SAN FRANCISCO: FoolsFURY Theater Company, once hailed by SF Arts Monthly as “one of the brightest stars of the San Francisco experimental theatre scene,” recently announced that it will close operations over the next several months. On Nov. 20 at 3 p.m., foolsFURY will hold a public “wake” at Mission Cultural Center for Latino Arts, where an altar, created by members of the company as a “ritual of dismantling,” is already on view.
Over 23 years, the company earned national recognition for its adventurous, physically oriented productions of new plays, its introduction of works by European playwrights to English-speaking audiences, and its tireless evangelism for the practices of ensemble theatremaking.
The company cites multiple causes in its decision to close shop, including the 2020 departure of founding artistic director Ben Yalom, the 2020 wildfires that destroyed the Sonoma County home and artist retreat center of current artistic director Debórah Eliezer, and the global pandemic, which destabilized the company’s already precarious infrastructure, a characteristic typical of small nomadic companies.
Founded in 1998 by Yalom, foolsFURY first garnered wide attention with the world premiere of Monster in the Dark by Doug Dorst, a co-production with Berkeley-based Shotgun Players, followed the next year with the U.S. premiere of Fabrice Melquiot’s The Devil on All Sides, which toured from San Francisco to Performance Space New York (formerly P.S. 122). FoolsFURY has supported many new playwrights through new commissions, including Sheila Callaghan, Katie Pearl, Angela Santillo, and Kate Tarker.
Over the last several years, with key leadership by Eliezer, foolsFURY made strides to address long-standing inequities within the company and the theatre field more broadly. The company hired new staff with an eye toward diversity and inclusion, increased wages, and produced two digital conferences by and for ensemble theatremakers, with panel discussions and workshops around “Economic Equity and the Nonprofit Industrial Complex” and “Indigenous Digital: Contemporary Native Storytelling.”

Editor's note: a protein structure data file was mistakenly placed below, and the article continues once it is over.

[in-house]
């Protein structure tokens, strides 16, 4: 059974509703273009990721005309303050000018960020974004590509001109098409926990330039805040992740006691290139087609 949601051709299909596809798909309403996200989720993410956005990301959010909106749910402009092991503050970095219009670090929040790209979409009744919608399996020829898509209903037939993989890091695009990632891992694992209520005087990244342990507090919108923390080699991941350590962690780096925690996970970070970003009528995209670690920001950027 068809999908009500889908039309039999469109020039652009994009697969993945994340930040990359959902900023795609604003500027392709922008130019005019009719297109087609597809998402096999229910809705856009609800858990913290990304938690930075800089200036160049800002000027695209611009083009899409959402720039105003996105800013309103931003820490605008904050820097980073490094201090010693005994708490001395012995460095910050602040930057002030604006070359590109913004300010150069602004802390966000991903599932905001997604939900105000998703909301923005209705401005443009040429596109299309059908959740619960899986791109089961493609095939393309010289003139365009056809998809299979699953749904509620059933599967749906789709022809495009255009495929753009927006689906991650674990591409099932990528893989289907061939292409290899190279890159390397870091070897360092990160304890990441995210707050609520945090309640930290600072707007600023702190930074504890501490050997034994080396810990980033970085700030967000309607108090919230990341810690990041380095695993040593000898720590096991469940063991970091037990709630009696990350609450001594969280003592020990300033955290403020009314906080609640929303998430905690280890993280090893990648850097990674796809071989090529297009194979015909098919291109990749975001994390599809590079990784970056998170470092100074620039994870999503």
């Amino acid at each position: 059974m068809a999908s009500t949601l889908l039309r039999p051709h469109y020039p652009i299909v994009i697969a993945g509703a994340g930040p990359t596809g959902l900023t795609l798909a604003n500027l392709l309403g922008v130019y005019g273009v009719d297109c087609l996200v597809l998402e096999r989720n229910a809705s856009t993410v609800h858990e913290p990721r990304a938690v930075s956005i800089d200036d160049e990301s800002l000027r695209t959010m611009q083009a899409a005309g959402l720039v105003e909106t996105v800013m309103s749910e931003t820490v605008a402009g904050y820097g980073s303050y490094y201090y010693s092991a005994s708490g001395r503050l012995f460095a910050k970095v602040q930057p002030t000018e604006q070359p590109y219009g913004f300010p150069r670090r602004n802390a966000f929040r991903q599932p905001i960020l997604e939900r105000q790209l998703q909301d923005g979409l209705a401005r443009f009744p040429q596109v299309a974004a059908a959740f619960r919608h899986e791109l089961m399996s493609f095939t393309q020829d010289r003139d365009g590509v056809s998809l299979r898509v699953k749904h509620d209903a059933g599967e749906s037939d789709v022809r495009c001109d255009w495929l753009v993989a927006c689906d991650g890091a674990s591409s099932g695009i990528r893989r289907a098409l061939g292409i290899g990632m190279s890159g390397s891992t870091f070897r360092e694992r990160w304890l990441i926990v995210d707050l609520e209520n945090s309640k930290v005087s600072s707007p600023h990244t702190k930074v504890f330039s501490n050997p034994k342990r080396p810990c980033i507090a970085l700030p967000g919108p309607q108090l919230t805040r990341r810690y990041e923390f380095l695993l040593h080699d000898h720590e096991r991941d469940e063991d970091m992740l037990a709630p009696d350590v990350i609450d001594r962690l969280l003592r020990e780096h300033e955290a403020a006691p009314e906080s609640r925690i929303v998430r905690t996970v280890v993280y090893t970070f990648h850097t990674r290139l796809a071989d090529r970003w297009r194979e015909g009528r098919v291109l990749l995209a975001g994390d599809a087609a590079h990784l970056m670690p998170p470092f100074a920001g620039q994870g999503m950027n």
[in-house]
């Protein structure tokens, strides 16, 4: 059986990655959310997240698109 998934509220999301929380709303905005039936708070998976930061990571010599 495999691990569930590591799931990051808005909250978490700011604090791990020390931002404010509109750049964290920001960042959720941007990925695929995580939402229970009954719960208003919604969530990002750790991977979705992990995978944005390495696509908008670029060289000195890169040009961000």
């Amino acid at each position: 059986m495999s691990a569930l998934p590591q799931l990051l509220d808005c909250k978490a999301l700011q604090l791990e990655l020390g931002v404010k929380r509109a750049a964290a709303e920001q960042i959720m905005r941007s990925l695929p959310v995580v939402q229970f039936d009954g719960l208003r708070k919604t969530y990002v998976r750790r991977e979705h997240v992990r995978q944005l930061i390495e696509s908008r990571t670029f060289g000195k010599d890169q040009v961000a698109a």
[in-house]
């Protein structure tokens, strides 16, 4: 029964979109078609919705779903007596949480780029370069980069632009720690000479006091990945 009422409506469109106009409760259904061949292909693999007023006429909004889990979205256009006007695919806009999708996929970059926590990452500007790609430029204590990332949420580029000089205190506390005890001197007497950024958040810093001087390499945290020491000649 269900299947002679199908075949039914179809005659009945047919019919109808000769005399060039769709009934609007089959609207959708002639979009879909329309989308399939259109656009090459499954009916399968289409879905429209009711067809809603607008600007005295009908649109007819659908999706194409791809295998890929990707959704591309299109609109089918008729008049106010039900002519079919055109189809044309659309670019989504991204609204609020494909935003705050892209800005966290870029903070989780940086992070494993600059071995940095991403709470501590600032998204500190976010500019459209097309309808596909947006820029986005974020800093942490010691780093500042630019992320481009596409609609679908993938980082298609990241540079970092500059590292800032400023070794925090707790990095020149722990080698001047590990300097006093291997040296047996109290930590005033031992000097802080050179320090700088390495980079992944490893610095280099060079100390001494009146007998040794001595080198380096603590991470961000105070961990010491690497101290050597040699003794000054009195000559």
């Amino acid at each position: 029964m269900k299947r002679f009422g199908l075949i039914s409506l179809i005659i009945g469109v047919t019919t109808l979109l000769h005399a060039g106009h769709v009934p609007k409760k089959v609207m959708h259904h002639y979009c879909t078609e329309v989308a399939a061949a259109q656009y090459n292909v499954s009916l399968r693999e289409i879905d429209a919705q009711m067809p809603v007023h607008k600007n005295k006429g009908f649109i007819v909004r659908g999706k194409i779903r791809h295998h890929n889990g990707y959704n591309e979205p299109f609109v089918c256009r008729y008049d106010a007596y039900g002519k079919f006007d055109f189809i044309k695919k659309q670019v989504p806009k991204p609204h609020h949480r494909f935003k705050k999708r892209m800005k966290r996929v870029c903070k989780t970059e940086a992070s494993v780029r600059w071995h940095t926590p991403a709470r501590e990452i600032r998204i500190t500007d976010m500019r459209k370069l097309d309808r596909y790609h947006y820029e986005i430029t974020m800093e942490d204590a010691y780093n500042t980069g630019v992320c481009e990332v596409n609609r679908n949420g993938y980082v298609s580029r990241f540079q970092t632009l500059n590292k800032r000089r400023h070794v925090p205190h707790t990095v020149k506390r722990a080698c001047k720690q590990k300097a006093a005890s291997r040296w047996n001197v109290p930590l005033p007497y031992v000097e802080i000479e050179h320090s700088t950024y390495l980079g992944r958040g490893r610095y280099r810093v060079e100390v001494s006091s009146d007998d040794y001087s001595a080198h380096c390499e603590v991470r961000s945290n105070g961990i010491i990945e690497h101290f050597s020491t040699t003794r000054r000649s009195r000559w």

After this month’s closing rituals, Eliezer plans to archive foolsFURY’s legacy with oral histories of the company’s 23 years of activity, which she hopes will eventually be housed in a public library. As part of its legacy, two groups affiliated with foolsFURY will be honored with monetary awards to support their continued work: Kanyon Konsulting directed by Kanyon Sayers-Roods, and the Trans Advocacy Collective, directed by Nicky Martinez, which was formed in foolsFURY’s Ensemble Liberation Lab program.
FoolsFURY’s legacy will live on through two touring projects: Burning Wild, currently in development by Eliezer in collaboration with Noor Adabachi, Cynthia Ling Lee, and Vidhu Singh, which began as a response to the California wildfires of 2020, and (dis)Place[d], in which Eliezer unravels her identity as the daughter of an Iraqi Jew, refugee, and spy.
“As artists, we know change keeps us on the live edge of growth,” said Eliezer. “FoolsFURY is an important reason why the model of ensemble is alive and well—and growing—in the Bay Area and nationally. As artists, we are departing with the least amount of harm and the maximum joy, practicing being in relationship with discomfort, and dismantling with grace as a part of our civic contract.”
Creative credits for production photo: “The Unheard of World,” translated and directed by Michelle Haner, set design by Noor Adabachi, music by Dan Cantrell, lighting design by Beth Hersh, visual art by Freya Prowe, costume design by Martha Stookey
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